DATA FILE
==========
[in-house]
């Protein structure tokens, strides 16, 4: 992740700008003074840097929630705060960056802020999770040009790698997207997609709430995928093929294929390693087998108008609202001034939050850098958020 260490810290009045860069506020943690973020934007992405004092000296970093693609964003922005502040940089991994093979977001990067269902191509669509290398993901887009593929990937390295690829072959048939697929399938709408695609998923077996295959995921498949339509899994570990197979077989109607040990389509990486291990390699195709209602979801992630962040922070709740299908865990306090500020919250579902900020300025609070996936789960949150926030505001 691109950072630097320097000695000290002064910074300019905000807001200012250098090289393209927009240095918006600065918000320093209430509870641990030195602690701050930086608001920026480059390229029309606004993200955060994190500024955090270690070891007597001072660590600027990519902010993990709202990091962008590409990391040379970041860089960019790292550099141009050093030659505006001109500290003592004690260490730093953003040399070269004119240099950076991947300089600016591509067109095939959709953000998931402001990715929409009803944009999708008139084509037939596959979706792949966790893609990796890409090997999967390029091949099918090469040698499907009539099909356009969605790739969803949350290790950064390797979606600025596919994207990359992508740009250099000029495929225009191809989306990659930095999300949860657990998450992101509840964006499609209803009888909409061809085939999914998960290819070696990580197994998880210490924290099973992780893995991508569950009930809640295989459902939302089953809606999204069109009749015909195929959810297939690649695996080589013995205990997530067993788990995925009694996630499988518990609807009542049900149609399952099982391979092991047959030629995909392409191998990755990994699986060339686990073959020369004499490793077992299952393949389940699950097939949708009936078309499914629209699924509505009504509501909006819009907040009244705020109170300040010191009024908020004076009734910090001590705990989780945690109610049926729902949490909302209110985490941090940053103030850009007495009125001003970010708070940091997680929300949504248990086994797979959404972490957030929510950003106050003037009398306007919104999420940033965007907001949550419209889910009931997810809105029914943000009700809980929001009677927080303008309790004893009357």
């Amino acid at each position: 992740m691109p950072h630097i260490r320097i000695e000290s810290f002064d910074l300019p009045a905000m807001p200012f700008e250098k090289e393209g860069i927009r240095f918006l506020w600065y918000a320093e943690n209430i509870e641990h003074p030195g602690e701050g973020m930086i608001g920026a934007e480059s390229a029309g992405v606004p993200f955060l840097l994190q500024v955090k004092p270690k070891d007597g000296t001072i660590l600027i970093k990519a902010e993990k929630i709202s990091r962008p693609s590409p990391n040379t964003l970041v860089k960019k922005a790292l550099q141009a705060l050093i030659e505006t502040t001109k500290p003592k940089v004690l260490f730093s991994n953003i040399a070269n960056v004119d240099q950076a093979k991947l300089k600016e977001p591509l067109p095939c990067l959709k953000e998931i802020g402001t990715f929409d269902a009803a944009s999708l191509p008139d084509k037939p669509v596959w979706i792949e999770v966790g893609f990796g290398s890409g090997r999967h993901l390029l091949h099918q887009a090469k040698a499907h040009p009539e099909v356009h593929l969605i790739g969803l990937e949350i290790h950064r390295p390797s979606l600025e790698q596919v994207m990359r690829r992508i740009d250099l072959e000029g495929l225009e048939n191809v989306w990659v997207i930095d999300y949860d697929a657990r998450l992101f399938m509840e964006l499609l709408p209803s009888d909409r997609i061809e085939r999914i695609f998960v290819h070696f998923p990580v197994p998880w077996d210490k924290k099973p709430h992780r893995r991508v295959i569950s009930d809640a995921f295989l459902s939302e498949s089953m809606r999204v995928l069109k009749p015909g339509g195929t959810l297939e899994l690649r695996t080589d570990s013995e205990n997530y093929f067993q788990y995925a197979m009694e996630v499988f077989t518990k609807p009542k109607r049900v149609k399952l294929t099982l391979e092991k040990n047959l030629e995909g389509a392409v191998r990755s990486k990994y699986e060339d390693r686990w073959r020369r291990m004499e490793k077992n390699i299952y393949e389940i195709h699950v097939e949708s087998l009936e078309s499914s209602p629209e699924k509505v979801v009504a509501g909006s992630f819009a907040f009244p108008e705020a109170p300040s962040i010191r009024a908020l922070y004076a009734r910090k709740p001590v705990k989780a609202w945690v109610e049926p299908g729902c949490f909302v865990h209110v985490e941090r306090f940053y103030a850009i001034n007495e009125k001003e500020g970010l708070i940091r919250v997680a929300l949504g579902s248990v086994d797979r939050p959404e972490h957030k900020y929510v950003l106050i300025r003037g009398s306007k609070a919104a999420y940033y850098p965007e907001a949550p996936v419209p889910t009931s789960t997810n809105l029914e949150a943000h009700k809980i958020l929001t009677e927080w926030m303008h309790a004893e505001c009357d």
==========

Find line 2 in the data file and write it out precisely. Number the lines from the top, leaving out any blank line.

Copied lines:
């Protein structure tokens, strides 16, 4: 992740700008003074840097929630705060960056802020999770040009790698997207997609709430995928093929294929390693087998108008609202001034939050850098958020 260490810290009045860069506020943690973020934007992405004092000296970093693609964003922005502040940089991994093979977001990067269902191509669509290398993901887009593929990937390295690829072959048939697929399938709408695609998923077996295959995921498949339509899994570990197979077989109607040990389509990486291990390699195709209602979801992630962040922070709740299908865990306090500020919250579902900020300025609070996936789960949150926030505001 691109950072630097320097000695000290002064910074300019905000807001200012250098090289393209927009240095918006600065918000320093209430509870641990030195602690701050930086608001920026480059390229029309606004993200955060994190500024955090270690070891007597001072660590600027990519902010993990709202990091962008590409990391040379970041860089960019790292550099141009050093030659505006001109500290003592004690260490730093953003040399070269004119240099950076991947300089600016591509067109095939959709953000998931402001990715929409009803944009999708008139084509037939596959979706792949966790893609990796890409090997999967390029091949099918090469040698499907009539099909356009969605790739969803949350290790950064390797979606600025596919994207990359992508740009250099000029495929225009191809989306990659930095999300949860657990998450992101509840964006499609209803009888909409061809085939999914998960290819070696990580197994998880210490924290099973992780893995991508569950009930809640295989459902939302089953809606999204069109009749015909195929959810297939690649695996080589013995205990997530067993788990995925009694996630499988518990609807009542049900149609399952099982391979092991047959030629995909392409191998990755990994699986060339686990073959020369004499490793077992299952393949389940699950097939949708009936078309499914629209699924509505009504509501909006819009907040009244705020109170300040010191009024908020004076009734910090001590705990989780945690109610049926729902949490909302209110985490941090940053103030850009007495009125001003970010708070940091997680929300949504248990086994797979959404972490957030929510950003106050003037009398306007919104999420940033965007907001949550419209889910009931997810809105029914943000009700809980929001009677927080303008309790004893009357």